Sunrise Nova: It will be the fourth time for Sunrise Nova to take on the February Stakes (his third last year is his best ever finish in the race), and it will be his first race of 2021, after finishing twelfth in last December’s Grade 1 Champions Cup at Chukyo. The 7-year-old still maintains a fair strike rate with 10 wins and 5 second place finishes from 31 career starts. Trainer Hidetaka Otonashi said, “He doesn’t seem suited by Chukyo for some reason, but the mile at Tokyo is good for him. On returning from a short break at the farm, he’s been working with stablemate Danburite, and he’s been moving well.” No 7-year-old has won the February Stakes since 1988.

Wonder Lider: Bidding to become the first ever 8-year-old winner in the history of the February Stakes, Wonder Lider tuned up well for the race when finishing second in the Grade 3 Negishi Stakes last time, rallying from last on the home turn to almost catching the eventual winner, Red le Zele. Trainer Shogo Yasuda said, “He ran a great race last time, and his prize money tally is enough, so I’m very satisfied. He moved about a bit on the run to the line in that last race, so this time I think he’ll wear blinkers.” Wonder Lider has had 35 career starts and has finished in the top three 16 times, including 7 wins.

[See more]

Stable staff tests positive for COVID-19 (Wed, Jan21 Jan 3:40 pm

It has been confirmed that a stable staff working at Ritto Training Center tested positive for COVID-19 on Wednesday, January 20.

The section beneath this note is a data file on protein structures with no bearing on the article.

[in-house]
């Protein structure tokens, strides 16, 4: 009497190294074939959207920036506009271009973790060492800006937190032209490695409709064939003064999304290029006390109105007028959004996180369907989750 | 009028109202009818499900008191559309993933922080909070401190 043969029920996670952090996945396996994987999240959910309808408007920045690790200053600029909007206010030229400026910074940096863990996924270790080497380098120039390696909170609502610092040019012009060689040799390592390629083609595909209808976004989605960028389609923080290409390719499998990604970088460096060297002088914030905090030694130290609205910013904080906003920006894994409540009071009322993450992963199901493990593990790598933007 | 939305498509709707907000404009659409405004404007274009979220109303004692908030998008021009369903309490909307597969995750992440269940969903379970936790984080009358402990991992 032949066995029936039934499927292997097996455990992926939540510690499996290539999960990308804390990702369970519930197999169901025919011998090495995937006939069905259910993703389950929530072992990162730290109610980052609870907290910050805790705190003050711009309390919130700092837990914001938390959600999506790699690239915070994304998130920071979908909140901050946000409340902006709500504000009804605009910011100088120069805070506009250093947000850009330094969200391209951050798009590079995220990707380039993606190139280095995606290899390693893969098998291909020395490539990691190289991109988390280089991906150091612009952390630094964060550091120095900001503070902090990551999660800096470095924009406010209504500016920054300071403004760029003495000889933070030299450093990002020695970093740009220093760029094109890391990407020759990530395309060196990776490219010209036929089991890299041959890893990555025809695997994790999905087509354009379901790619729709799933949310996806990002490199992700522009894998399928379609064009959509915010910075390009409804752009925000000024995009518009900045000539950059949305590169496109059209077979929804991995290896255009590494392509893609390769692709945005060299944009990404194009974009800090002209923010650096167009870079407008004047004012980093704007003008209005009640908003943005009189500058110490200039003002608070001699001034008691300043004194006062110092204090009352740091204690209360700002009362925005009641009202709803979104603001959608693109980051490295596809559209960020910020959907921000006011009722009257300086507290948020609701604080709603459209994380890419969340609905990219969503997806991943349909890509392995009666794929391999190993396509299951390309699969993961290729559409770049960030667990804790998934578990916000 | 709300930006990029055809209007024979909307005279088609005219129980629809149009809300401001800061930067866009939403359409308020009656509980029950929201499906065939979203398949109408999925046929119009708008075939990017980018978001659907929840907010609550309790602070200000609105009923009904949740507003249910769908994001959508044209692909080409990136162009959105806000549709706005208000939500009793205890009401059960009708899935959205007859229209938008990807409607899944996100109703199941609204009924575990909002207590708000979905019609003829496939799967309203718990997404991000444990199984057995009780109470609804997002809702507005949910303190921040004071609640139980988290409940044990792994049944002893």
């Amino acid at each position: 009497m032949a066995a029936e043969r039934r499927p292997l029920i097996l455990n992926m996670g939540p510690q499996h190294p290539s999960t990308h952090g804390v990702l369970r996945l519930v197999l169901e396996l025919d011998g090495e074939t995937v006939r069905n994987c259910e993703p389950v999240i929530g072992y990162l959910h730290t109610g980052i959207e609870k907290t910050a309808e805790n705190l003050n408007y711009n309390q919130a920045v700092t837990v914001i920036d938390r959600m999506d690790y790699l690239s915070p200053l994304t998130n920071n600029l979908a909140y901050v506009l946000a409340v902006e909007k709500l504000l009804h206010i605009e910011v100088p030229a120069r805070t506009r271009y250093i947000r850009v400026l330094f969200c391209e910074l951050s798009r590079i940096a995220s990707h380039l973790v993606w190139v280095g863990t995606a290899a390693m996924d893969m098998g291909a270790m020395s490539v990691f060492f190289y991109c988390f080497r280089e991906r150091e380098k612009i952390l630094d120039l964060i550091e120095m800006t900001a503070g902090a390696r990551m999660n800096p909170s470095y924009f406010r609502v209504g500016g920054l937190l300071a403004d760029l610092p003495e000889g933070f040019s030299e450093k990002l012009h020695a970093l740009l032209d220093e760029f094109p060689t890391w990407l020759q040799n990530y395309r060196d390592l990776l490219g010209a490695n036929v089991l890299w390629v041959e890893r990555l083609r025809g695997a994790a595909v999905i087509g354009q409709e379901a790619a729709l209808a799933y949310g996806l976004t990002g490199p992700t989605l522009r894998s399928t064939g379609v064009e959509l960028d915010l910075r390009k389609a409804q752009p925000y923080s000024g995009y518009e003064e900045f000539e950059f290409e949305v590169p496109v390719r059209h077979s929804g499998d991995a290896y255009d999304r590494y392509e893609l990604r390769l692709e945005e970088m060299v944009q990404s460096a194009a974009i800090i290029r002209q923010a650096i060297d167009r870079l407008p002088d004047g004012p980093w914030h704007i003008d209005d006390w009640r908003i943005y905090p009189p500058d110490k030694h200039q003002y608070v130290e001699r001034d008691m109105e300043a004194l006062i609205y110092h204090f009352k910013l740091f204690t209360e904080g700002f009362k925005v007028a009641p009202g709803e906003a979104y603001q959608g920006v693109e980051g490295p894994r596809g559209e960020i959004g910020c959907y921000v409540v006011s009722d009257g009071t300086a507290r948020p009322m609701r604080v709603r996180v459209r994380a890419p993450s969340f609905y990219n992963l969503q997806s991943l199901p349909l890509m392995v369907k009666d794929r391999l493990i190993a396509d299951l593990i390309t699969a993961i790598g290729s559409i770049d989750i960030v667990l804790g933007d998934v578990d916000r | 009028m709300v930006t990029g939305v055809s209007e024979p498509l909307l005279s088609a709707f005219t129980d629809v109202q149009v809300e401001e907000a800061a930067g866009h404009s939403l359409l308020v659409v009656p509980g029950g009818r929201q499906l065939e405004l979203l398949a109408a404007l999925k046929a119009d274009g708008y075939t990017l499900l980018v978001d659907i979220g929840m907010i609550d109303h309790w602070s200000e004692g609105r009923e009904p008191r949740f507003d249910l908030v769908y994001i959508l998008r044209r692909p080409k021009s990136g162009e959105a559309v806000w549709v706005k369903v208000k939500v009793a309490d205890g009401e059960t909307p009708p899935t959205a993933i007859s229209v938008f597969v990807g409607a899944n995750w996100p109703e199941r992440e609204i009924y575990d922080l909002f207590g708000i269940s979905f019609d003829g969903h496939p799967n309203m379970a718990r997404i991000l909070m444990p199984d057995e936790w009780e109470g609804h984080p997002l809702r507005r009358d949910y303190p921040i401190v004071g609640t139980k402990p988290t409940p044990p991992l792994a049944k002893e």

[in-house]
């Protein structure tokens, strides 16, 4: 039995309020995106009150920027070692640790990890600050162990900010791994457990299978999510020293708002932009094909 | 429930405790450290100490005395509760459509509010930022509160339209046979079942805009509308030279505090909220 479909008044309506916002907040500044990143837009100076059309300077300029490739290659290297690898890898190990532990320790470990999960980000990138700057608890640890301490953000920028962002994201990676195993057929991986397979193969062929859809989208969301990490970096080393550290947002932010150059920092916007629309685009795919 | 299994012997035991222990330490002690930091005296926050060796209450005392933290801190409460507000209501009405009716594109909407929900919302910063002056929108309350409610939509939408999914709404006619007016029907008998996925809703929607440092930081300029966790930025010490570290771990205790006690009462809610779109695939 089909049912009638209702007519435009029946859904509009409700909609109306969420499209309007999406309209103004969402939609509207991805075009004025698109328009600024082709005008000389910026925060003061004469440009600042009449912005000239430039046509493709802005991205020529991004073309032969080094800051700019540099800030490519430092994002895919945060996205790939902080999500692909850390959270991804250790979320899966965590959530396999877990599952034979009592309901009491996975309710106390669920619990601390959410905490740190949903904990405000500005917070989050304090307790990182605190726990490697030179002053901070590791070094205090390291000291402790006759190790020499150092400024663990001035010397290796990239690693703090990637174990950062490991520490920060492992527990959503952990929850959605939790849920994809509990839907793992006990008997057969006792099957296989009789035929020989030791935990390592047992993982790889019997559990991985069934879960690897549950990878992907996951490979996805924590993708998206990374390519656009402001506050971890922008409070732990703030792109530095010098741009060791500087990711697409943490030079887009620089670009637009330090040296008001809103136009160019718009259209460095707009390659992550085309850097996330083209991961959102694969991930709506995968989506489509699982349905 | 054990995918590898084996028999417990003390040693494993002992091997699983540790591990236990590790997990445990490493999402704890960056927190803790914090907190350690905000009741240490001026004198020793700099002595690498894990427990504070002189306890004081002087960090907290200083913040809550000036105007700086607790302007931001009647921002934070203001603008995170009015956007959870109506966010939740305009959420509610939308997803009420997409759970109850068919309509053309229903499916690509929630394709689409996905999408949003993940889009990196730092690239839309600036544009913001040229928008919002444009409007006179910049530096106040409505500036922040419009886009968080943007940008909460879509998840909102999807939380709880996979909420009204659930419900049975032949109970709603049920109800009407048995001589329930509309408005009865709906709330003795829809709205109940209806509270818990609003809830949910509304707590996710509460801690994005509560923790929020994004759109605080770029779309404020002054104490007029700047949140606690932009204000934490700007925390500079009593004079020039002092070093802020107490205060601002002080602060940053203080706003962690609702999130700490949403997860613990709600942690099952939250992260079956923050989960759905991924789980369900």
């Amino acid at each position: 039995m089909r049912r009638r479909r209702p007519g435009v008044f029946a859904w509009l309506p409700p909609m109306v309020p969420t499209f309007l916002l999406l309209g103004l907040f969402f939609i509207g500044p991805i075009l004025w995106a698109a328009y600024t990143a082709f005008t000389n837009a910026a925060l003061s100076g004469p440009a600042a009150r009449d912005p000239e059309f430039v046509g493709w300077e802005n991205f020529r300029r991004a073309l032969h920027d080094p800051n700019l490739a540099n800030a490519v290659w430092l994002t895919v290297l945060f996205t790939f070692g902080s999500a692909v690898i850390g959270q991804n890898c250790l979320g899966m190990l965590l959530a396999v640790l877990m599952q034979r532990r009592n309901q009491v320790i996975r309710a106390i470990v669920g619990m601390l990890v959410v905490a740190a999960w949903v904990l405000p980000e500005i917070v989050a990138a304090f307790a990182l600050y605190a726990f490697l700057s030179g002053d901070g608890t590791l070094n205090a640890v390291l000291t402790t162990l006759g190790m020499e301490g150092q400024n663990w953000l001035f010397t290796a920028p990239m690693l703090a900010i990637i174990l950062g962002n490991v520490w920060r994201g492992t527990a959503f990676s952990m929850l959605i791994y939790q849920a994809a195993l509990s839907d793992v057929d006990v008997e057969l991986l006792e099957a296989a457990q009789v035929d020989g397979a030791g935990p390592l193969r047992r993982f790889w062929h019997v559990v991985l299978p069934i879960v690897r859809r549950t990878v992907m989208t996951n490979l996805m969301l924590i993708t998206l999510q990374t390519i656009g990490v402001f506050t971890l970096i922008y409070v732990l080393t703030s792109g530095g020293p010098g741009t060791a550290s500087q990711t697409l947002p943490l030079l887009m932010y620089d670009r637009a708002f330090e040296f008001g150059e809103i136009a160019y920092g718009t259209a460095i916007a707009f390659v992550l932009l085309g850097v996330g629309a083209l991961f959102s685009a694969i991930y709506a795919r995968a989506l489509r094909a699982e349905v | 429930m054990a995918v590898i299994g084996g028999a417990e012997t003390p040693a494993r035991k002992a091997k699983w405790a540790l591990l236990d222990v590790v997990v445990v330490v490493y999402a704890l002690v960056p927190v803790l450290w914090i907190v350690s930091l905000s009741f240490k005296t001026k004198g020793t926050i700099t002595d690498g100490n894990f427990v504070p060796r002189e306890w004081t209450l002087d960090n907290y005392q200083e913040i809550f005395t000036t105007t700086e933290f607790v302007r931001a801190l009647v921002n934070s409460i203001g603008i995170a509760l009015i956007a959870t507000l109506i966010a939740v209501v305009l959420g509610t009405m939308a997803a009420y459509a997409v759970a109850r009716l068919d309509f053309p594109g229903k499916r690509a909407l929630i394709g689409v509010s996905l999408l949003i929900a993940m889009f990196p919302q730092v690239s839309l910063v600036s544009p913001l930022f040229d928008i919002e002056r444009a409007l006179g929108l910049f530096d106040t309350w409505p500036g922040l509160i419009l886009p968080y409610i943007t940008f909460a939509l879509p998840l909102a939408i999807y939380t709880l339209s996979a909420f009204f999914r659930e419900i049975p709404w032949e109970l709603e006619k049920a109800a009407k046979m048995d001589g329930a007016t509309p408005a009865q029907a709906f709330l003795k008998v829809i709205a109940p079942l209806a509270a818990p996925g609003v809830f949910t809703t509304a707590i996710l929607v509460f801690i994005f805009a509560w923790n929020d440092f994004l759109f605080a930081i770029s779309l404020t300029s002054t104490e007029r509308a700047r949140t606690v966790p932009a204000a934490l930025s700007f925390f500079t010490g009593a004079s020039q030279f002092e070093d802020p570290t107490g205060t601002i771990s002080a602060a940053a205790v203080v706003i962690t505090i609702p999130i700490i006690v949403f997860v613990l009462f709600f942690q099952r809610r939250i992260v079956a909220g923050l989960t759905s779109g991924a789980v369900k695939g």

The staff is currently being isolated and is under medical treatment in accordance with the doctor's instructions. The JRA will continue to work with the local health center to prevent the spread of COVID-19.

The JRA race meeting after Saturday, January 23, will be maintained as scheduled while taking extra necessary countermeasures to prevent the spread of the infection.

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COVID-19 News Update: New cases of coronavirus det20 Jan 5:05 pm

Two stable staffs at Ritto Training Center (both from the same stable) were confirmed infected with the coronavirus today (Tue., Jan. 19).

The two are currently isolated and receiving medical attention. The fight to prevent further spread of the virus will be carried out in coordination with the local public health center, among others.

JRA racing from Jan. 23 (Sat.) will, until further notice, be held without spectators, as part of continuing efforts to battle the spread of coronavirus.

[See more]

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Today's in-form tipsters

  • 27 Feb
  • 28 Feb
Rank Tipster No.of
1 nige nige
4R 522% 75% 158,600 65,400
2 Master Exacta Master Exacta
36R 219% 33% 42,960 6,580
3 Takuma Taguchi Takuma Taguchi
36R 175% 28% 126,250 29,425
4 E.Yamazaki E.Yamazaki
5R 170% 20% 35,000 85,000
5 Mutsuki Mutsuki
24R 143% 42% 56,680 18,868

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Rank Tipster No.of

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Highest Payout

Rank Tipster Race Payoff
1 26c55bec10 26c55bec10
70,980 7,098,000
2 e-anko e-anko
16,140 1,614,000
3 fab5f75431 fab5f75431
15,270 1,527,000
4 631a252501 631a252501
231,090 1,155,450
5 6cc1e17625 6cc1e17625
19,490 974,500